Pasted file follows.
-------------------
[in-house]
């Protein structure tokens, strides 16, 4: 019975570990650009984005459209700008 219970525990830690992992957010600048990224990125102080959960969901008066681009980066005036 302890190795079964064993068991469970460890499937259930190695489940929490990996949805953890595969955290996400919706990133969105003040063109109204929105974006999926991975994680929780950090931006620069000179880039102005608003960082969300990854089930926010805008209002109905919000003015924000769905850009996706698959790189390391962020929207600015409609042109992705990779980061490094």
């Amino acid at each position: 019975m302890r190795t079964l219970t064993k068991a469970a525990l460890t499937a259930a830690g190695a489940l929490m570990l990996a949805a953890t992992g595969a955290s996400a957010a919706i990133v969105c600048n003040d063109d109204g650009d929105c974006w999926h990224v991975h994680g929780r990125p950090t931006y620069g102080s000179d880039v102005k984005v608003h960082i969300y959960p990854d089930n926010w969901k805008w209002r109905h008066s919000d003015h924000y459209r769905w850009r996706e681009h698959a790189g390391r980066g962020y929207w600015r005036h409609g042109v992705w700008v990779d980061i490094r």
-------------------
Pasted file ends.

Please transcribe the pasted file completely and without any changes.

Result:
[in-house]
């Protein structure tokens, strides 16, 4: 019975570990650009984005459209700008 219970525990830690992992957010600048990224990125102080959960969901008066681009980066005036 302890190795079964064993068991469970460890499937259930190695489940929490990996949805953890595969955290996400919706990133969105003040063109109204929105974006999926991975994680929780950090931006620069000179880039102005608003960082969300990854089930926010805008209002109905919000003015924000769905850009996706698959790189390391962020929207600015409609042109992705990779980061490094």
């Amino acid at each position: 019975m302890r190795t079964l219970t064993k068991a469970a525990l460890t499937a259930a830690g190695a489940l929490m570990l990996a949805a953890t992992g595969a955290s996400a957010a919706i990133v969105c600048n003040d063109d109204g650009d929105c974006w999926h990224v991975h994680g929780r990125p950090t931006y620069g102080s000179d880039v102005k984005v608003h960082i969300y959960p990854d089930n926010w969901k805008w209002r109905h008066s919000d003015h924000y459209r769905w850009r996706e681009h698959a790189g390391r980066g962020y929207w600015r005036h409609g042109v992705w700008v990779d980061i490094r």